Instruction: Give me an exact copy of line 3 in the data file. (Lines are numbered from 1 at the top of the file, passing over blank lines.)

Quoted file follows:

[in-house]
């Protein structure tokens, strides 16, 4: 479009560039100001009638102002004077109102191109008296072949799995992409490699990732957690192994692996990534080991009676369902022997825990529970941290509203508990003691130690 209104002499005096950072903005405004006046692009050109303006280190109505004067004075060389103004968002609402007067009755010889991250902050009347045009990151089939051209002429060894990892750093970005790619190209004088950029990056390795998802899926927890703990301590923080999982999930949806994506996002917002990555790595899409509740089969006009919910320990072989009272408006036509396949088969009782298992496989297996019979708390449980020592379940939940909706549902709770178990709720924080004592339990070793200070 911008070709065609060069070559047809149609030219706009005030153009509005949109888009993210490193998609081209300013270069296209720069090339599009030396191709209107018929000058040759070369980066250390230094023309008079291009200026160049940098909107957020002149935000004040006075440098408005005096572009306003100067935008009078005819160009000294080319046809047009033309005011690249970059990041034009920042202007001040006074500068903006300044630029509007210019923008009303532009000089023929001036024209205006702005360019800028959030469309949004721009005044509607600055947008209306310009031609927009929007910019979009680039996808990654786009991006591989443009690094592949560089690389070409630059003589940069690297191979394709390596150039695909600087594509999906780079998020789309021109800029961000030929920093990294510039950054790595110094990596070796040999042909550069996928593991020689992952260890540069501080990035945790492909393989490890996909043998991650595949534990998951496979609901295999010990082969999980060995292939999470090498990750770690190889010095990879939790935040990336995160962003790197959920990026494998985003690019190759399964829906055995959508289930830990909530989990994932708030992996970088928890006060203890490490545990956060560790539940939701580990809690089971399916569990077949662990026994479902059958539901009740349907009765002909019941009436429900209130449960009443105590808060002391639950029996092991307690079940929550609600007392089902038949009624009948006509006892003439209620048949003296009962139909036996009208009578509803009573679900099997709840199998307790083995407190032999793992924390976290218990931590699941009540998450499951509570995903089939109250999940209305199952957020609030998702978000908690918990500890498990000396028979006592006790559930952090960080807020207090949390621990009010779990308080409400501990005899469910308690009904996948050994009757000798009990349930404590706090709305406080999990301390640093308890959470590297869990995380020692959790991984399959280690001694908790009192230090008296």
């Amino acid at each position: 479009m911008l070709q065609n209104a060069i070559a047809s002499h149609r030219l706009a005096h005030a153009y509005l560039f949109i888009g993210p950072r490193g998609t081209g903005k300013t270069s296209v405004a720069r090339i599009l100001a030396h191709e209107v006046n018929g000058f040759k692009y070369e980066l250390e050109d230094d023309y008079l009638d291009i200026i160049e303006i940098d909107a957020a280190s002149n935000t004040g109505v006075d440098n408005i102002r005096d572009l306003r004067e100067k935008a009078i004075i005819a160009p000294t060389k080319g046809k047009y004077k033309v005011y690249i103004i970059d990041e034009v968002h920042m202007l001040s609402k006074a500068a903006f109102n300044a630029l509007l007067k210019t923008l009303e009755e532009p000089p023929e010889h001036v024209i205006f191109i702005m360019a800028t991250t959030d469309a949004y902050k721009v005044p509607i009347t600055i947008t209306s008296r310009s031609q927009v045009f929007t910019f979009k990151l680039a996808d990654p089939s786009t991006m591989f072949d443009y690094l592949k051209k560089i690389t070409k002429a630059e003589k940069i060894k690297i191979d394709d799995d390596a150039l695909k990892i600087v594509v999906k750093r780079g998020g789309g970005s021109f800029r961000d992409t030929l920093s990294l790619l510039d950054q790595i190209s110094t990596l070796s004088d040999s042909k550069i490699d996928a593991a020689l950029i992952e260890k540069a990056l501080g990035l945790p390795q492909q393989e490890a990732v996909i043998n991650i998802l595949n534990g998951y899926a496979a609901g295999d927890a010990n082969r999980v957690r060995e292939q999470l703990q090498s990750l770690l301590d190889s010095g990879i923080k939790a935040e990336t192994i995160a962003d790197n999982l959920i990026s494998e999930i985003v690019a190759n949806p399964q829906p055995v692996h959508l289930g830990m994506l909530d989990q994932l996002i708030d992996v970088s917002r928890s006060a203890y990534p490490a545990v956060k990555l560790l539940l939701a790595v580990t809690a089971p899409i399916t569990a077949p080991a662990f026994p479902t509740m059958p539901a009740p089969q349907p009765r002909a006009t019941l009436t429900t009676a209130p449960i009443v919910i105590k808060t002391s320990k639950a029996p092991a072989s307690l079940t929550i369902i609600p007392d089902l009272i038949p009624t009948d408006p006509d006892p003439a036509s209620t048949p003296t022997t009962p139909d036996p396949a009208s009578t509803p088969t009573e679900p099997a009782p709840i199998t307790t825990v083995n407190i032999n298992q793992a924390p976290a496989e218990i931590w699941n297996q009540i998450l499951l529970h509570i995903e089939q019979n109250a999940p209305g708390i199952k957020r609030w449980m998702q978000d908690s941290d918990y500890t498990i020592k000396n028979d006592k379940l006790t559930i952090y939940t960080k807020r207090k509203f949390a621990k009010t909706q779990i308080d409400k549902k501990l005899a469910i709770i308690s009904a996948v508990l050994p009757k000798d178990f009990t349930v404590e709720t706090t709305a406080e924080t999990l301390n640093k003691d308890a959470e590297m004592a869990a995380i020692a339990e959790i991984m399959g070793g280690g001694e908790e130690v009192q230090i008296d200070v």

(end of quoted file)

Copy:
């Amino acid at each position: 479009m911008l070709q065609n209104a060069i070559a047809s002499h149609r030219l706009a005096h005030a153009y509005l560039f949109i888009g993210p950072r490193g998609t081209g903005k300013t270069s296209v405004a720069r090339i599009l100001a030396h191709e209107v006046n018929g000058f040759k692009y070369e980066l250390e050109d230094d023309y008079l009638d291009i200026i160049e303006i940098d909107a957020a280190s002149n935000t004040g109505v006075d440098n408005i102002r005096d572009l306003r004067e100067k935008a009078i004075i005819a160009p000294t060389k080319g046809k047009y004077k033309v005011y690249i103004i970059d990041e034009v968002h920042m202007l001040s609402k006074a500068a903006f109102n300044a630029l509007l007067k210019t923008l009303e009755e532009p000089p023929e010889h001036v024209i205006f191109i702005m360019a800028t991250t959030d469309a949004y902050k721009v005044p509607i009347t600055i947008t209306s008296r310009s031609q927009v045009f929007t910019f979009k990151l680039a996808d990654p089939s786009t991006m591989f072949d443009y690094l592949k051209k560089i690389t070409k002429a630059e003589k940069i060894k690297i191979d394709d799995d390596a150039l695909k990892i600087v594509v999906k750093r780079g998020g789309g970005s021109f800029r961000d992409t030929l920093s990294l790619l510039d950054q790595i190209s110094t990596l070796s004088d040999s042909k550069i490699d996928a593991a020689l950029i992952e260890k540069a990056l501080g990035l945790p390795q492909q393989e490890a990732v996909i043998n991650i998802l595949n534990g998951y899926a496979a609901g295999d927890a010990n082969r999980v957690r060995e292939q999470l703990q090498s990750l770690l301590d190889s010095g990879i923080k939790a935040e990336t192994i995160a962003d790197n999982l959920i990026s494998e999930i985003v690019a190759n949806p399964q829906p055995v692996h959508l289930g830990m994506l909530d989990q994932l996002i708030d992996v970088s917002r928890s006060a203890y990534p490490a545990v956060k990555l560790l539940l939701a790595v580990t809690a089971p899409i399916t569990a077949p080991a662990f026994p479902t509740m059958p539901a009740p089969q349907p009765r002909a006009t019941l009436t429900t009676a209130p449960i009443v919910i105590k808060t002391s320990k639950a029996p092991a072989s307690l079940t929550i369902i609600p007392d089902l009272i038949p009624t009948d408006p006509d006892p003439a036509s209620t048949p003296t022997t009962p139909d036996p396949a009208s009578t509803p088969t009573e679900p099997a009782p709840i199998t307790t825990v083995n407190i032999n298992q793992a924390p976290a496989e218990i931590w699941n297996q009540i998450l499951l529970h509570i995903e089939q019979n109250a999940p209305g708390i199952k957020r609030w449980m998702q978000d908690s941290d918990y500890t498990i020592k000396n028979d006592k379940l006790t559930i952090y939940t960080k807020r207090k509203f949390a621990k009010t909706q779990i308080d409400k549902k501990l005899a469910i709770i308690s009904a996948v508990l050994p009757k000798d178990f009990t349930v404590e709720t706090t709305a406080e924080t999990l301390n640093k003691d308890a959470e590297m004592a869990a995380i020692a339990e959790i991984m399959g070793g280690g001694e908790e130690v009192q230090i008296d200070v």